In recent years, the oil and gas industry has gained greater operational efficiencies and productivity by deploying advanced technologies, such as smart sensors, data analytics, artificial intelligence and machine learning — all linked via Internet of Things connectivity. This transformation is profound, but just starting. Leading offshore E&P operators envision using such applications to help drive their production costs to as low as $7 per barrel or less. A large North Sea operator among them successfully deployed a low-manned platform in the Ivar Aasen field in December 2016, operating it via redundant control rooms — one on the platform, the other onshore 1,000 kilometers away in Trondheim, Norway. In January 2019, the offshore control room operators handed over the platform's control to the onshore operators, and it is now managed exclusively from the onshore one. One particular application — remote condition monitoring of equipment — supports a proactive, more predictive condition-based maintenance program, which is helping to ensure equipment availability, maximize utilization, and find ways to improve performance. This paper will explain the use case in greater detail, including insights into how artificial intelligence and machine learning are incorporated into this operational model. Also described will be the application of a closed-loop lifecycle platform management model, using the concepts of digital twins from pre-FEED and FEED phases through construction, commissioning, and an expected lifecycle spanning 20 years of operations. It is derived from an update to a paper presented at the 2018 SPE Offshore Technology Conference (OTC) that introduced the use case in its 2017-18 operating model, but that was before the debut of the platform's exclusive monitoring of its operations by its onshore control room.
Plunger lifted, and free-flowing gas wells experience a wide range of issues and operational inefficiencies such as liquid-loading, downhole and surface restrictions, stuck or leaking motor control valves, and metering issues. These issues can lead to extended downtime, equipment failures, and other production inefficiencies. Using data science and machine-learning algorithms, a self-adjusting anomaly detection model considers all sensor data, including the associated statistical behavior and correlations, to parse any underlying issues and anomalies and classifies the potential cause(s). This paper presents the result of a Proof of Concept (PoC) study conducted for a South Texas operator encompassing 50 wells over a three-month period. The results indicate an improvement compared to the operators' visual inspection and surveillance anomaly detection system. The model allows operators to focus their time on solving problems instead of discovering them. This novel approach to anomaly detection improves workflow efficiencies, decreases lease operating expenses (LOE), and increases production by reducing downtime.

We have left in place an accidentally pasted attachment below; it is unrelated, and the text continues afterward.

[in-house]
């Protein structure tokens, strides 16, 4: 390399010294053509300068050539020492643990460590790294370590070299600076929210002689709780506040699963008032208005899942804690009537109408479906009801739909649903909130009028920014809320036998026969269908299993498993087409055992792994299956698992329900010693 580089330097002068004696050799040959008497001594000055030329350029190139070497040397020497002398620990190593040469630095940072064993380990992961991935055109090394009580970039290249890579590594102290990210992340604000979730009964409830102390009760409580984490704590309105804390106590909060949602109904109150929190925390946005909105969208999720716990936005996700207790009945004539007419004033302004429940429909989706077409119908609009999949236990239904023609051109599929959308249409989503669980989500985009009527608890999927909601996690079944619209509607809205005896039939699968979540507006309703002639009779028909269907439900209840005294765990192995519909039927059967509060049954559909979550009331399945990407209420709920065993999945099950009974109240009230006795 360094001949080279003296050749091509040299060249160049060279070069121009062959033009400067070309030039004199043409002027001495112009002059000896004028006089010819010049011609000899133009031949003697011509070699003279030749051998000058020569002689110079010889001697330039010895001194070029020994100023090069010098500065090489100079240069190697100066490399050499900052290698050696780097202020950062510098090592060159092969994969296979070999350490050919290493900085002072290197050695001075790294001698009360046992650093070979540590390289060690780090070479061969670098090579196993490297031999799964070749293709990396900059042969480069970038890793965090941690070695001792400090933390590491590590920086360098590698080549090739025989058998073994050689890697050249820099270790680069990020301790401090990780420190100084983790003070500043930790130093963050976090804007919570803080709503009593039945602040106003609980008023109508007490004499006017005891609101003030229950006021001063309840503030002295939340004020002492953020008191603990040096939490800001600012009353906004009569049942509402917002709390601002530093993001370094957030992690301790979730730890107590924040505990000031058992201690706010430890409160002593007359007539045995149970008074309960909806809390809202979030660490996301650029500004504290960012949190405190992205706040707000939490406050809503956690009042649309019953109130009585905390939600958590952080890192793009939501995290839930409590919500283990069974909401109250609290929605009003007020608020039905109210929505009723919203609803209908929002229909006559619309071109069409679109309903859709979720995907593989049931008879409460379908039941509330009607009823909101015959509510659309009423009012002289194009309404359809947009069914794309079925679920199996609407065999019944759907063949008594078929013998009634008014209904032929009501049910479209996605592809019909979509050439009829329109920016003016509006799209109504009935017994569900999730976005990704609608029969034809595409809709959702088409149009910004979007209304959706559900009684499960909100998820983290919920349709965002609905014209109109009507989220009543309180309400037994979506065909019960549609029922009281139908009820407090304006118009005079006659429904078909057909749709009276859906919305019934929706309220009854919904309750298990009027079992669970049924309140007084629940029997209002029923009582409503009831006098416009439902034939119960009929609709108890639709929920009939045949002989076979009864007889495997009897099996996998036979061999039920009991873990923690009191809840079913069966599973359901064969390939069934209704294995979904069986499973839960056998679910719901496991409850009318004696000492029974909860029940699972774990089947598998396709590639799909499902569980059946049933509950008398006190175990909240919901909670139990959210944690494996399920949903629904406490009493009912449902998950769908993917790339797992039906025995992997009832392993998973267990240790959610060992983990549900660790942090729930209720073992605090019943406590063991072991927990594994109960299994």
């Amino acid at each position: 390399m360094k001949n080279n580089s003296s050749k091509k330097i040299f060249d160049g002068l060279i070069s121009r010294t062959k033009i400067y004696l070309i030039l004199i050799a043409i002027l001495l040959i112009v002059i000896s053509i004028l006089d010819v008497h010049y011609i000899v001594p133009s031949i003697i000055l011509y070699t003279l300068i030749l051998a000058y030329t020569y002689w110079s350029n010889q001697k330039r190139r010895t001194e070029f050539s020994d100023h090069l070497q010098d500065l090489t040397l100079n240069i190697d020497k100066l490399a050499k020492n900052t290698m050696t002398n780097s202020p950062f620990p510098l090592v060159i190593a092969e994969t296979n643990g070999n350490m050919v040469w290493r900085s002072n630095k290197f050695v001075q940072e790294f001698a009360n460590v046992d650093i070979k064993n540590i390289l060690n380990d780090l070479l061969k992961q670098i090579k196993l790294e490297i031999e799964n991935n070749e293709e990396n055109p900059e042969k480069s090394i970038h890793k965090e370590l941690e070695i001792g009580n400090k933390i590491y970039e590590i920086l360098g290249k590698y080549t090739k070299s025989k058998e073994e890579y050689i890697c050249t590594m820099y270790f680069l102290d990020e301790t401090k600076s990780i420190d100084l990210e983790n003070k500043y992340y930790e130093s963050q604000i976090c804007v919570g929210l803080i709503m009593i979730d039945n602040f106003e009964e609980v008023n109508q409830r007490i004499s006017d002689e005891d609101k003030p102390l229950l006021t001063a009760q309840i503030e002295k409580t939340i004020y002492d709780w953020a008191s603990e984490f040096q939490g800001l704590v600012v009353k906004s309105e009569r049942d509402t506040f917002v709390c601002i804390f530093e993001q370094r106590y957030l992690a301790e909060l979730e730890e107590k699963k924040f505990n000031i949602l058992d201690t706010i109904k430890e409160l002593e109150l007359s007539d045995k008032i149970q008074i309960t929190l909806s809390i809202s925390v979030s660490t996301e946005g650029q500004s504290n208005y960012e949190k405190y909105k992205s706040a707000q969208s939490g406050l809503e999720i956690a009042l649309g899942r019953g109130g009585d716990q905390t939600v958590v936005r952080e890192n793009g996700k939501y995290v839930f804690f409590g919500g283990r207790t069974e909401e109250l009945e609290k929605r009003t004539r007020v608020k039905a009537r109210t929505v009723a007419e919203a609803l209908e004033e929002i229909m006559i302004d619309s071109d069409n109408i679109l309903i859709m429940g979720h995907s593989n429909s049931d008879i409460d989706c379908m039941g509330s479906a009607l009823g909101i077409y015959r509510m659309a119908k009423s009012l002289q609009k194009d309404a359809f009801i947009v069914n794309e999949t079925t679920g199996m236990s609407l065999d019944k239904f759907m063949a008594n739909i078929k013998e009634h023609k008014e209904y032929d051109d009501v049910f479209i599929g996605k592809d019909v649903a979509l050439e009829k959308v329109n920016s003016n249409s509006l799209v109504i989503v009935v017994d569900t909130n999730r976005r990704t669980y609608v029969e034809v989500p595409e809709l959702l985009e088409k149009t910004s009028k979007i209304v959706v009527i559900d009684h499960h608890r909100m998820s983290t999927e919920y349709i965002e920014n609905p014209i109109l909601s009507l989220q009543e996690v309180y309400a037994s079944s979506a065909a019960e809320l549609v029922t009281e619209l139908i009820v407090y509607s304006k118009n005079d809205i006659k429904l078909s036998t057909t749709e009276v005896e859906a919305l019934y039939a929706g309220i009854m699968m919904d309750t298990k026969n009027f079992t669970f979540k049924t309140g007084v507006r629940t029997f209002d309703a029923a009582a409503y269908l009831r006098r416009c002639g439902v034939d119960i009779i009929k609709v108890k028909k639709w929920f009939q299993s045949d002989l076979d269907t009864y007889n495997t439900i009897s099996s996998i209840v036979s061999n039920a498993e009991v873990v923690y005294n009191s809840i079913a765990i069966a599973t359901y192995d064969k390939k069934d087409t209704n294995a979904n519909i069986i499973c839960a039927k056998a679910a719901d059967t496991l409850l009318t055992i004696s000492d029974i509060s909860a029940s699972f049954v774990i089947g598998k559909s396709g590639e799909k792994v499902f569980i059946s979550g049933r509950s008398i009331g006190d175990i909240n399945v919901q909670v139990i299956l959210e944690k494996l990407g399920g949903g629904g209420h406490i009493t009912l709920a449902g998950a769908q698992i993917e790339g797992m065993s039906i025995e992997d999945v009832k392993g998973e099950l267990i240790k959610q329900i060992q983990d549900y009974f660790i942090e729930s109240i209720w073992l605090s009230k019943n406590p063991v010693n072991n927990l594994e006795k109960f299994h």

In line Inspection (ILI) Interval are often based on conditions that are assumed constant over long sections of pipeline - perhaps entire pipeline systems. Many pipeline operators are following the fixed ILI Interval based on statuary requirement irrespective of different local corrosion growth conditions prevailing on the particular pipeline system. Scheduling the ILI based on maximum interval defined in statuary requirement may be very unrealistic and pose threats to the integrity of these pipelines. This technical paper discusses the importance of ILI Interval, corrosion growth rate analysis, recent development to determine the ILI Interval, an engineering approach to calculate appropriate ILI-RunInterval, mitigation plan to extend the ILI-RunInterval for particular pipeline system. This technical paper would enhance the awareness among the pipeline operators to appropriately calculate the ILI-Run Interval which would cost beneficial to pipeline operators in long term without any integrity threats.